Via Labocine

Directors: Cecilie Flyger, Olivia Mai Scheibye

Co-director: Anastasia Sif Karkazis

Website: Copenhagen School of Film and Photography

When life is but a stream, insects need something extra-sticky to survive

Caddisflies are popular on the fly-fishing scene, where anglers do their best to emulate the stream-scavenging creatures in their mature form. But like most aquatic insects, caddisflies actually spend the vast majority of their lives underwater in their larval stage, where they cling on for dear life against ceaseless stream currents. Mercifully for these minuscule creatures, they’re hatched into the world with something of a superpower for surviving the tough terrain: a versatile silk, dispensed from glands under their chin. Natural-born builders, the larvae deploy the sticky substance to fashion cases for themselves out of small pebbles that guard them against careening objects, and provide camouflage and protection against predators. This entry in the science-documentary series Deep Look takes a quick dive into the lives of these impressive improvisational engineers, including how their waterproof adhesive has inspired bioengineers hoping to create less-intrusive internal stitches for the human body. Read more about the video at KQED Science.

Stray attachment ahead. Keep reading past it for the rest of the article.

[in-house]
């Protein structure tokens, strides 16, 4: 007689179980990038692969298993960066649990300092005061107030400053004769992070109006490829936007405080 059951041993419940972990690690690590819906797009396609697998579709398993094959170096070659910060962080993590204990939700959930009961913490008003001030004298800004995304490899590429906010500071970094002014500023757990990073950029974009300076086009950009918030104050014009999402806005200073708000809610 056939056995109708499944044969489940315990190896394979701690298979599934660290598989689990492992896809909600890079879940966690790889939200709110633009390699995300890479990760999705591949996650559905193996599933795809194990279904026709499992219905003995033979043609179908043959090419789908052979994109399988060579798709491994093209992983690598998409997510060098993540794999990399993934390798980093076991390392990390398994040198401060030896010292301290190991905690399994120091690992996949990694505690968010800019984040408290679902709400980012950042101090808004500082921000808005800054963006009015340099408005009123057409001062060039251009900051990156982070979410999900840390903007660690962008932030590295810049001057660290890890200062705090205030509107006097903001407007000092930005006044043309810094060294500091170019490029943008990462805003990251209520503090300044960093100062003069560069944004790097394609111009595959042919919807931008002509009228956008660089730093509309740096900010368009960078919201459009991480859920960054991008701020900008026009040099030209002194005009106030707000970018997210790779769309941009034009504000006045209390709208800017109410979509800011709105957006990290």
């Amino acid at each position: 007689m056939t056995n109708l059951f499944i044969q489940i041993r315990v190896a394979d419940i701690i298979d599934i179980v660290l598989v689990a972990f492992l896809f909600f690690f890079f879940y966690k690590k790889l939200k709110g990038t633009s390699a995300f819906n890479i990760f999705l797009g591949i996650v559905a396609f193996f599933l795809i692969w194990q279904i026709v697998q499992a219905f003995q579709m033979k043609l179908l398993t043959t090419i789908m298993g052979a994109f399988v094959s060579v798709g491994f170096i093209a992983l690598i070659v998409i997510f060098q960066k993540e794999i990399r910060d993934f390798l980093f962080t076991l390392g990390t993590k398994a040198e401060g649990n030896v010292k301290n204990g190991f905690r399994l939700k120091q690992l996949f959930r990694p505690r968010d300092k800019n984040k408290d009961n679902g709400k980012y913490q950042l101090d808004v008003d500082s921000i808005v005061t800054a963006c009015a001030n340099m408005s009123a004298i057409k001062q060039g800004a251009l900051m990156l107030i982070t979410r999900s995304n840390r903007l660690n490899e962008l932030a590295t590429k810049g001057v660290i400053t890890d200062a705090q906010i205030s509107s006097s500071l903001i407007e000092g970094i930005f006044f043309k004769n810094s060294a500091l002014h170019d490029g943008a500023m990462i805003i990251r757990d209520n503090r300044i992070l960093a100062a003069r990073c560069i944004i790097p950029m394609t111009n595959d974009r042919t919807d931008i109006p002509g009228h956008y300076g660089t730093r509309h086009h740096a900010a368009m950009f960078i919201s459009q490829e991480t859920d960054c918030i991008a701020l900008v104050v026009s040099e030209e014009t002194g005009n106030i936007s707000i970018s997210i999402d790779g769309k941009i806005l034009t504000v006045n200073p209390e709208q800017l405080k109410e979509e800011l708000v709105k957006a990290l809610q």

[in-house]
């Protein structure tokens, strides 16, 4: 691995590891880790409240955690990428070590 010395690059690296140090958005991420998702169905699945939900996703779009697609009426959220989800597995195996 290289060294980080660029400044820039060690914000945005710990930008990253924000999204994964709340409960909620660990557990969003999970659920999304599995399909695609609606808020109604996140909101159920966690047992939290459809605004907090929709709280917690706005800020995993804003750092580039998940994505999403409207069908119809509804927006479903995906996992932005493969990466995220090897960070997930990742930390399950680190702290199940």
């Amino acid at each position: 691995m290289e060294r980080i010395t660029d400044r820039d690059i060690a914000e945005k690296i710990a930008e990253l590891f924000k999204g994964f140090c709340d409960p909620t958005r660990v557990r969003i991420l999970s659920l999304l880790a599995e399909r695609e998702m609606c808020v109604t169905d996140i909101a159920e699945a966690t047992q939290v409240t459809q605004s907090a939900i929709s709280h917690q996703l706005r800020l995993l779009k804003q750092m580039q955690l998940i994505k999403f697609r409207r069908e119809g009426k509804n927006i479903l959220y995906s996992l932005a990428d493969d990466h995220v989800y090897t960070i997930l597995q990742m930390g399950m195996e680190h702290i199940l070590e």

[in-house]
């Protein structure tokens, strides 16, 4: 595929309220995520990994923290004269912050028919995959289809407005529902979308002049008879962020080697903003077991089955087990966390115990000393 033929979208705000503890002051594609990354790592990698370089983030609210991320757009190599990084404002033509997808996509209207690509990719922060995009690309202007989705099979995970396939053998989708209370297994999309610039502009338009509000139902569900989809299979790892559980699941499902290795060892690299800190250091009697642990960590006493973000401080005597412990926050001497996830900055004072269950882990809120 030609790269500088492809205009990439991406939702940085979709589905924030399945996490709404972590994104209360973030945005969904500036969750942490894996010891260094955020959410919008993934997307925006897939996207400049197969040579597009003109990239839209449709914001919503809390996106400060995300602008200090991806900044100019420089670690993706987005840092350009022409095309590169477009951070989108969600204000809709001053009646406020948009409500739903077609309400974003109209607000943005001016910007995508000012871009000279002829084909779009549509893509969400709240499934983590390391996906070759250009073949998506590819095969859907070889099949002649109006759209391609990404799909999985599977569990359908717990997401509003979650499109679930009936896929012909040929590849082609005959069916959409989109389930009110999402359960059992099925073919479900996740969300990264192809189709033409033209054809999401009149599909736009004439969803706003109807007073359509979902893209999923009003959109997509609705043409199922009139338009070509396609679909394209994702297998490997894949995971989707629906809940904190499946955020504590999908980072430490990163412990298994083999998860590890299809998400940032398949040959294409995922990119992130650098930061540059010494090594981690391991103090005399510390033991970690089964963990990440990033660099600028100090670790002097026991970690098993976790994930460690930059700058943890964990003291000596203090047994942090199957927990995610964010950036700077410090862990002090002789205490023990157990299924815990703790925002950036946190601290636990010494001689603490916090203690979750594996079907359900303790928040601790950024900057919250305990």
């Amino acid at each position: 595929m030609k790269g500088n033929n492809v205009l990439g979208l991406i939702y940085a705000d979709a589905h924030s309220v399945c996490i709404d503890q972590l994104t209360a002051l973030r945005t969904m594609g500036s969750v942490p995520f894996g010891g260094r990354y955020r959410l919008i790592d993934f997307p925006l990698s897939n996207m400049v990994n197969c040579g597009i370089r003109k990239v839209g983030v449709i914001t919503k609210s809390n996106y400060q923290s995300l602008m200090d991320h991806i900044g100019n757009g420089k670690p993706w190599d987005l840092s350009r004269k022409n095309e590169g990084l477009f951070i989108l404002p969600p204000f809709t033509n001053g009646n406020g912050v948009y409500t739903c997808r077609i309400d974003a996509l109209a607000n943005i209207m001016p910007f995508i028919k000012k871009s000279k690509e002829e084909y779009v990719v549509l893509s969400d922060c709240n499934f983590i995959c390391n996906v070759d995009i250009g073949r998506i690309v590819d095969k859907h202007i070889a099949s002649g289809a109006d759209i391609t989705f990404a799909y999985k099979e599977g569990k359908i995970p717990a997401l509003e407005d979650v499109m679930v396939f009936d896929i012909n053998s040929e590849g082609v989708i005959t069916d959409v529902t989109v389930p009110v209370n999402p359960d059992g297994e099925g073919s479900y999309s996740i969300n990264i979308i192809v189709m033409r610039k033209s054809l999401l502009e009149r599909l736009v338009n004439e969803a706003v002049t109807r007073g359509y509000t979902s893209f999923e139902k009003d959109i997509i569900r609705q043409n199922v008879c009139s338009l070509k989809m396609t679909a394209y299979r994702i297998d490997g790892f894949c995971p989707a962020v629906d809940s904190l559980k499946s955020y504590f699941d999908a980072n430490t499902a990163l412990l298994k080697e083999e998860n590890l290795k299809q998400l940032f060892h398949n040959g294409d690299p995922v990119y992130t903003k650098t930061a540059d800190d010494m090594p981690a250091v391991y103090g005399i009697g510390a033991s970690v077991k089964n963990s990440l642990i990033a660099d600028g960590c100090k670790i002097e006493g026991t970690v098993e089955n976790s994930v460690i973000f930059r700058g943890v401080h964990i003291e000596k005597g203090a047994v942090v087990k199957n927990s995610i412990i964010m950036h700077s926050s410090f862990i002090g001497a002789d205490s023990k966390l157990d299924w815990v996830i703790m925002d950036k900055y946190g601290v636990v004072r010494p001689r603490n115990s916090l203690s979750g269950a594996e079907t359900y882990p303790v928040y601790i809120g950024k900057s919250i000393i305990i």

Video by KQED Science

Producer: Elliott Kennerson

Narrator and Writer: Amy Standen

Cinematographer: Josh Cassidy